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Thread: this is interesting (earthquake related)

  1. #1

    Default this is interesting (earthquake related)

    I help maintain a network of stream gages and groundwater wells for the Commonwealth of VA and the USGS... While looking through our data today, I came across this:



    It's from a groundwater well in Christiansburg, VA. As you can see, there's a pretty substantial jump in the ground water level that seems to coincide with the magnitude 9.0 earthquake in Sumatra. There is also a smaller blip on the 23rd that seems to coincide with the magnitude 8.1 earthquake reported near Australia. We've detected local earthquakes before, but nothing this far away. A few of our other groundwater wells also had blips or jumps at the same time as the Sumatra quake, but only in 10ths of a foot, not several feet like this!

    Are there any geologists here? I'm wondering how an earthquake on the other side of the world had such an effect on groundwater levels here. Also, would the seismic waves travel around the Earth, or through it?

  2. #2
    *Flashaholic* PlayboyJoeShmoe's Avatar
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    Default Re: this is interesting (earthquake related)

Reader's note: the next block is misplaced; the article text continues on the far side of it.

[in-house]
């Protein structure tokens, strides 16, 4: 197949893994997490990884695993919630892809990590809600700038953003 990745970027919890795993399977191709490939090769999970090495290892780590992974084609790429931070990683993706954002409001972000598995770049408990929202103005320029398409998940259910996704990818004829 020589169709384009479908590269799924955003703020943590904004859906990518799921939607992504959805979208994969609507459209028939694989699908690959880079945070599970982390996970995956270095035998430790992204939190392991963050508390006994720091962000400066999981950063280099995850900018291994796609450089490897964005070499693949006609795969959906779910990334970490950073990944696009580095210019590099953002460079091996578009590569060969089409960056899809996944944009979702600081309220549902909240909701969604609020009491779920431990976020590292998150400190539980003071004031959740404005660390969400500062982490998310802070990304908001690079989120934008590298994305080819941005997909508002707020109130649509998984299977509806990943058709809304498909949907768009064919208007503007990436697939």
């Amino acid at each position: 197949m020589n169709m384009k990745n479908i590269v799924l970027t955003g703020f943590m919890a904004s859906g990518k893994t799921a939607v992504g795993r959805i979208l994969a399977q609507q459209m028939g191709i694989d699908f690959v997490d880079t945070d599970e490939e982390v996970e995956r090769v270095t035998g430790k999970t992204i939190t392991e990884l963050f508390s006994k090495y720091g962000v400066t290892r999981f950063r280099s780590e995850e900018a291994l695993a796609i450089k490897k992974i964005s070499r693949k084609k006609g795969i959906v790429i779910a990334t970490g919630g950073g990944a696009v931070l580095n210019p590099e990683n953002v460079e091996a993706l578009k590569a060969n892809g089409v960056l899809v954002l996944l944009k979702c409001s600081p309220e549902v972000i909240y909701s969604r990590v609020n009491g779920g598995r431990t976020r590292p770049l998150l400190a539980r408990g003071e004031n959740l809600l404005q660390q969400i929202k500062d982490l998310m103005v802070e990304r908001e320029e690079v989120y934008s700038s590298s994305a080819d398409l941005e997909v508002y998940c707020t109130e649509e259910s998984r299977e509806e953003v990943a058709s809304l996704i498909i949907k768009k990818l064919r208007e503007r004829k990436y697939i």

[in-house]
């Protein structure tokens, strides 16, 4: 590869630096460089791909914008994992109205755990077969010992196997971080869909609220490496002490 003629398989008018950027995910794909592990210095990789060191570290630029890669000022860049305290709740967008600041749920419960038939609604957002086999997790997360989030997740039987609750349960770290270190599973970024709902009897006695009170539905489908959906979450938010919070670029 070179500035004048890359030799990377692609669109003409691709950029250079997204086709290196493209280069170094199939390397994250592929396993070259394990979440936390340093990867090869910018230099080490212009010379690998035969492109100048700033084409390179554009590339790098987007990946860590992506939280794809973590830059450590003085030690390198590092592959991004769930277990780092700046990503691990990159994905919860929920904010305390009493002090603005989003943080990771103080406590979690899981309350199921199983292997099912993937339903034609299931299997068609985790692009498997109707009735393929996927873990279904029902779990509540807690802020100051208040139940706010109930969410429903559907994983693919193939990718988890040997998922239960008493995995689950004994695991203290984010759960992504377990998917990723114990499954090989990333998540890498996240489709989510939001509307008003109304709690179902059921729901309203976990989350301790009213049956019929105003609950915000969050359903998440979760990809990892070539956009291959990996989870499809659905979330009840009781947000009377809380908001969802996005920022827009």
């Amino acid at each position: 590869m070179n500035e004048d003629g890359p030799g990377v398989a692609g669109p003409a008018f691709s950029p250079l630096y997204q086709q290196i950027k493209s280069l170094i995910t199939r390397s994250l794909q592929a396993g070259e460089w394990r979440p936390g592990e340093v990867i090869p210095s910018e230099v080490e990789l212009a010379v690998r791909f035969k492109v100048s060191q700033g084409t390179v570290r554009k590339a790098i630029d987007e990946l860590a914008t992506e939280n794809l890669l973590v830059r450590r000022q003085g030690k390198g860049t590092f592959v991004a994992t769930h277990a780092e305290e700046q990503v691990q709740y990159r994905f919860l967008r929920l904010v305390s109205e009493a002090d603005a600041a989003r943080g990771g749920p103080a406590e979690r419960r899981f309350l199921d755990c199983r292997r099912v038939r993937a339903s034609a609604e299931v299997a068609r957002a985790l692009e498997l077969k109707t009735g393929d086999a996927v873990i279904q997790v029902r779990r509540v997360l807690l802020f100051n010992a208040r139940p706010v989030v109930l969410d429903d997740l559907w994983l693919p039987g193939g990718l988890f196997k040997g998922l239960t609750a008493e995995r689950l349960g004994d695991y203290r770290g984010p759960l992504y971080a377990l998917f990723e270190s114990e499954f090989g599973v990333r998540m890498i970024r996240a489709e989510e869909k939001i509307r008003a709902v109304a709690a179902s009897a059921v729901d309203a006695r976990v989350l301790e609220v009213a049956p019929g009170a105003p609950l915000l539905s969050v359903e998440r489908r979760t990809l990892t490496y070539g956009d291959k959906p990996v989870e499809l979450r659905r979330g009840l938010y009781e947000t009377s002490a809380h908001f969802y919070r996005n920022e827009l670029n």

The thing moved an island!

    I wonder if the rotation of the earth got a bit tweaked as it has been mentioned?

    My goodness, what a DISASTER!

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    *Retired* The_LED_Museum's Avatar
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    Default Re: this is interesting (earthquake related)

    I heard on the news this morning that the earth's rotation was altered in some fashion, but I do not know the details.

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    Default Re: this is interesting (earthquake related)

    I found this seizmic scan on another site.

    http://www.onetontomato.net/pics/endtimes.jpg

    Edit: Oversized image replaced by a link, in order to stop scrolling. Incidentally, hotlinking to another site's images isn't permitted. - Empath